Although you might have a DSLR or point and shoot digital camera, it probably just sits in a camera bag or on a shelf somewhere gathering dust. I have found that more and more people are using their smartphones take a photo rather than lugging a separate point and shoot pocket camera around. It all gets down to convenience vs. high quality. In your smartphone, you the usefulness of a "pretty darn good" digital camera vs. the higher image quality in an individual point & shoot or DSLR camera.
Over he past few months Iíve been using my smart phone to take more and more photos and I began thinking about my different photographic approaches to my subject when using the smart phone compared to my Nikon DSLR. In fact, composing images with a smart phone is comparable to photographing with my Canon point and shoot, although not identically the same. As someone with a lengthy history and photography experience, it just does not feel right capturing photographs using a cell phone.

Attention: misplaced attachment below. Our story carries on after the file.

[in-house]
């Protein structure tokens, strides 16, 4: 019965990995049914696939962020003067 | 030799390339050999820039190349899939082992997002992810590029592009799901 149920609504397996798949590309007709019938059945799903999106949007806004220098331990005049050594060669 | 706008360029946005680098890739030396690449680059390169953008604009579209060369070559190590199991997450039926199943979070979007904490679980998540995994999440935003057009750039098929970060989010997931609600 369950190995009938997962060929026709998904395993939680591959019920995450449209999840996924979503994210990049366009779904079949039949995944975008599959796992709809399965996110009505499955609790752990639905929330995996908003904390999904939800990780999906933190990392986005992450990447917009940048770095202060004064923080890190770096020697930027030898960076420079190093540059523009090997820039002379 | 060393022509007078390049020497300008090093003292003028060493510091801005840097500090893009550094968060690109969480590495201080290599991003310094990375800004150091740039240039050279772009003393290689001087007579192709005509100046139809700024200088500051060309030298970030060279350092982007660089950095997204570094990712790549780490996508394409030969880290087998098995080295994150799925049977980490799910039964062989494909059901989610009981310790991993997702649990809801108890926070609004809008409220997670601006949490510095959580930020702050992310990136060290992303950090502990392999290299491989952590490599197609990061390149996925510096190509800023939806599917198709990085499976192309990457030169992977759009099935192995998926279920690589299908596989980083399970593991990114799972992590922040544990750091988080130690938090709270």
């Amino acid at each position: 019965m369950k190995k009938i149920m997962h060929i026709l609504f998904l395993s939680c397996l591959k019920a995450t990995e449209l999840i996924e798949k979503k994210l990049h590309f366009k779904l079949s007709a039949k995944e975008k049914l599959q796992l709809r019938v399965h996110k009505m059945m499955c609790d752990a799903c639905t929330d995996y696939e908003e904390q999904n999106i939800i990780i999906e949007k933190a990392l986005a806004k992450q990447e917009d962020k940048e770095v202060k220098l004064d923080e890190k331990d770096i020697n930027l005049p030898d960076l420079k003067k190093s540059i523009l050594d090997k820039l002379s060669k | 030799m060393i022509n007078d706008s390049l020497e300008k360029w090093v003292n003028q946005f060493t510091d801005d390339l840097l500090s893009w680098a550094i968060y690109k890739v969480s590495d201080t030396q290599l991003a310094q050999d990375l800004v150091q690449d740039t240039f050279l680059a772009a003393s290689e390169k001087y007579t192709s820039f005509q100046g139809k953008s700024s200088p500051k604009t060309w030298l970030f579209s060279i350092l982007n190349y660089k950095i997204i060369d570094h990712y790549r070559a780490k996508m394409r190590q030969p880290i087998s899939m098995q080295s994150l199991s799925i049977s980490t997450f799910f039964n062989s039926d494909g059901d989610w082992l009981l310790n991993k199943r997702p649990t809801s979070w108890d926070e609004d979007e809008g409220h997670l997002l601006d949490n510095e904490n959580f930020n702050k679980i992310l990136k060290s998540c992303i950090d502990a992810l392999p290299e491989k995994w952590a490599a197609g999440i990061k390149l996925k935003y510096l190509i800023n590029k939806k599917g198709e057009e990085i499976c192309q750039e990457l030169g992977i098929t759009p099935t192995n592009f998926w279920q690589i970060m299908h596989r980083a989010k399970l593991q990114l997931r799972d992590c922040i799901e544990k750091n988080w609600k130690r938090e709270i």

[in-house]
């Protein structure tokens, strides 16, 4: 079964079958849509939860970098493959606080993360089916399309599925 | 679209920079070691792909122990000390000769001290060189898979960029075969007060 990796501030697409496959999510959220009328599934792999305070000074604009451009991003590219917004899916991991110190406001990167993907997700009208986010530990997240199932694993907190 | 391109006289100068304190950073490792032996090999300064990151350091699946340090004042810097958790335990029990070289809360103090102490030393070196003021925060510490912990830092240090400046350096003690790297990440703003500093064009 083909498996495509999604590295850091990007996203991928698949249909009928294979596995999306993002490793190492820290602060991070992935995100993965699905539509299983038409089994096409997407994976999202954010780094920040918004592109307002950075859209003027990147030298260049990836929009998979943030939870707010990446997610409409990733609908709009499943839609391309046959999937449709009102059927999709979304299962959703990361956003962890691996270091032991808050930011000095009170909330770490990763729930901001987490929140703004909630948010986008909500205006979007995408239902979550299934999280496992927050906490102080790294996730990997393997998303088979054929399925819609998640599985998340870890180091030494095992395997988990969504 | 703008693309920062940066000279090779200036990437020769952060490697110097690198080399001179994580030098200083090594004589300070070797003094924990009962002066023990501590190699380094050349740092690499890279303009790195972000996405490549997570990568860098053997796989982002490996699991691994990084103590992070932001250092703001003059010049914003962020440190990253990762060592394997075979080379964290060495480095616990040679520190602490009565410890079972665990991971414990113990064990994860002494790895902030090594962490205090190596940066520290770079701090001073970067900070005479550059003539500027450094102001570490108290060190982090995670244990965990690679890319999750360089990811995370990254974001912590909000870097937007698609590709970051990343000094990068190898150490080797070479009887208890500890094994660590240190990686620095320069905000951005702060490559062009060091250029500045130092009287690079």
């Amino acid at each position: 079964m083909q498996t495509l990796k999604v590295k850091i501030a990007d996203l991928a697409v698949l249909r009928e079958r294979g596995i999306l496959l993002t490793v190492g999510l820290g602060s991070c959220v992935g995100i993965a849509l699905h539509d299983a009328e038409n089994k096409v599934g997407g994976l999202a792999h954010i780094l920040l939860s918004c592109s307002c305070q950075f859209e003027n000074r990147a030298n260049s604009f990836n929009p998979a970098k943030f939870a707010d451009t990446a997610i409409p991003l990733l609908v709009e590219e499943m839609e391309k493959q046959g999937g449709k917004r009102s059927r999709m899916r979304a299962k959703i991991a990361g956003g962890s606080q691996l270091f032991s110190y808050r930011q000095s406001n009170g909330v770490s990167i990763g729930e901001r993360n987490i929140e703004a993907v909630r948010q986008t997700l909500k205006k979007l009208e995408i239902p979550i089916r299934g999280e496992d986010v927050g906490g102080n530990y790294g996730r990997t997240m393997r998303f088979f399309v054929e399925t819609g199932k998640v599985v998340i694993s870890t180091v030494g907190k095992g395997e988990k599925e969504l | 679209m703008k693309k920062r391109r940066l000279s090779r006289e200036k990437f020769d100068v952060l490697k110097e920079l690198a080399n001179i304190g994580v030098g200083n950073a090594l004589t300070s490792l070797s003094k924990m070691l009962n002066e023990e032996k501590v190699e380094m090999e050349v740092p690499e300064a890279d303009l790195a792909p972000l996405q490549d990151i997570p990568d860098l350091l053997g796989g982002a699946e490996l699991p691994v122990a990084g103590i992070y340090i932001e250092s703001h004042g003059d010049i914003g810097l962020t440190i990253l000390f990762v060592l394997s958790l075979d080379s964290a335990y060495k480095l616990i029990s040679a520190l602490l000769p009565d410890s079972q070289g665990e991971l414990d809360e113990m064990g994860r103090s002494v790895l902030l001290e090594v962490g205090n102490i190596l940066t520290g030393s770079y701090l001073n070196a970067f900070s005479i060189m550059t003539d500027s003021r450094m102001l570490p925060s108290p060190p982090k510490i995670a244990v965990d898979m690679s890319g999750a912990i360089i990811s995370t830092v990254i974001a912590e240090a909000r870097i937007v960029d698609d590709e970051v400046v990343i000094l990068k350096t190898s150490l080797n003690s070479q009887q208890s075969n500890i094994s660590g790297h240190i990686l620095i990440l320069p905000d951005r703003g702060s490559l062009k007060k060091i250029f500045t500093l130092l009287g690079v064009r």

Just glance around on any particular day at people on a beach or at attractions and events and you'll notice all running around shooting photographs using cell phones or tiny point and shoot digital cameras. At one time when you wanted to shoot a photograph you needed to bring the camera to your eye, take a look into the viewfinder and frame your photo. This is the traditional manner and a way I personally like framing an image.
There are other concerns related to shooting with a professional DSLR camera as compared to cell phones. Normally you think of people shooting images using cell phones as only taking "snap shots". Sure, snapshots can be taken with a professional DSLR as well, however my question becomes "With a creative thought process, the right mindset, subject framing and, concern for content can you consistently create dynamic and unique images that soar higher than the "snap shot" mode using a smartphone?